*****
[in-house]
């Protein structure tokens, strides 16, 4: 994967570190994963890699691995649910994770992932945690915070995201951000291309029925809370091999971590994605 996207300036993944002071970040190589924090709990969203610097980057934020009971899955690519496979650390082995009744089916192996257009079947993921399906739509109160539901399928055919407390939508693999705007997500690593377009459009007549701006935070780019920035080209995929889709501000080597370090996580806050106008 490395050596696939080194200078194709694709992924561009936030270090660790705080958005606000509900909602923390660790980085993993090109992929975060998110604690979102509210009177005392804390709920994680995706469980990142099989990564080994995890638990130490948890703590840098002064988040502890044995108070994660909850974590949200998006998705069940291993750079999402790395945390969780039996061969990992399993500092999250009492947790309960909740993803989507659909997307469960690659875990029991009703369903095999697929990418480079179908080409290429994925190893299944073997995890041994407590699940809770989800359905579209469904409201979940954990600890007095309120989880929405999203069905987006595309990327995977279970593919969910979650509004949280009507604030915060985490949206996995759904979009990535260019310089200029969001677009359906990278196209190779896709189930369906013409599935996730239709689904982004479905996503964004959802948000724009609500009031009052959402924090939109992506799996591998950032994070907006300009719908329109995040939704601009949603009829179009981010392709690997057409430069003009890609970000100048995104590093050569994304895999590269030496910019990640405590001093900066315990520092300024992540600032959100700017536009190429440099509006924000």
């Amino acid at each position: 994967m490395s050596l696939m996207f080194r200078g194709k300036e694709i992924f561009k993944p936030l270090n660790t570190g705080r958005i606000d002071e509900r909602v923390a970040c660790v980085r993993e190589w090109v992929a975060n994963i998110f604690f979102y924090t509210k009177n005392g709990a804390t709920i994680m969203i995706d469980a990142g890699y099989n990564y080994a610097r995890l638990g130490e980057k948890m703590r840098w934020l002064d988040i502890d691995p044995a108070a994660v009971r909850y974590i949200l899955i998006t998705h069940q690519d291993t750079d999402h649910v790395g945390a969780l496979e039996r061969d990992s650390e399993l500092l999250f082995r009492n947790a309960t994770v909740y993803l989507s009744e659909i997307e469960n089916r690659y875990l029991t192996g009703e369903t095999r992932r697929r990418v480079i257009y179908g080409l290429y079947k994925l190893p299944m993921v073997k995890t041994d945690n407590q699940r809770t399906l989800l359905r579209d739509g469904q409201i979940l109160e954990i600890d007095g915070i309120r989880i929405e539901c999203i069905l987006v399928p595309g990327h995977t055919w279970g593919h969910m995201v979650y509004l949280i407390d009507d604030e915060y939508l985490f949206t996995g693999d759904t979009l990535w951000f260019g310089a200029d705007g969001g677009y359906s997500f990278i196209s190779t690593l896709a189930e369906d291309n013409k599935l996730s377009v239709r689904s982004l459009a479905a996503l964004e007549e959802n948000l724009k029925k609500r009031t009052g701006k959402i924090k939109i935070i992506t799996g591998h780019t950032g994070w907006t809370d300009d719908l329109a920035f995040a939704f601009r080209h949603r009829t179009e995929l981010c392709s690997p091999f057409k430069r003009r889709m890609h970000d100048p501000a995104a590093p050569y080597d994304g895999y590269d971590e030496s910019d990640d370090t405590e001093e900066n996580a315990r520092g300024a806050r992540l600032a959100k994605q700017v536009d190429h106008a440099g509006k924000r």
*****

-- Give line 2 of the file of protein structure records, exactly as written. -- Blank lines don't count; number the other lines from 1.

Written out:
């Protein structure tokens, strides 16, 4: 994967570190994963890699691995649910994770992932945690915070995201951000291309029925809370091999971590994605 996207300036993944002071970040190589924090709990969203610097980057934020009971899955690519496979650390082995009744089916192996257009079947993921399906739509109160539901399928055919407390939508693999705007997500690593377009459009007549701006935070780019920035080209995929889709501000080597370090996580806050106008 490395050596696939080194200078194709694709992924561009936030270090660790705080958005606000509900909602923390660790980085993993090109992929975060998110604690979102509210009177005392804390709920994680995706469980990142099989990564080994995890638990130490948890703590840098002064988040502890044995108070994660909850974590949200998006998705069940291993750079999402790395945390969780039996061969990992399993500092999250009492947790309960909740993803989507659909997307469960690659875990029991009703369903095999697929990418480079179908080409290429994925190893299944073997995890041994407590699940809770989800359905579209469904409201979940954990600890007095309120989880929405999203069905987006595309990327995977279970593919969910979650509004949280009507604030915060985490949206996995759904979009990535260019310089200029969001677009359906990278196209190779896709189930369906013409599935996730239709689904982004479905996503964004959802948000724009609500009031009052959402924090939109992506799996591998950032994070907006300009719908329109995040939704601009949603009829179009981010392709690997057409430069003009890609970000100048995104590093050569994304895999590269030496910019990640405590001093900066315990520092300024992540600032959100700017536009190429440099509006924000």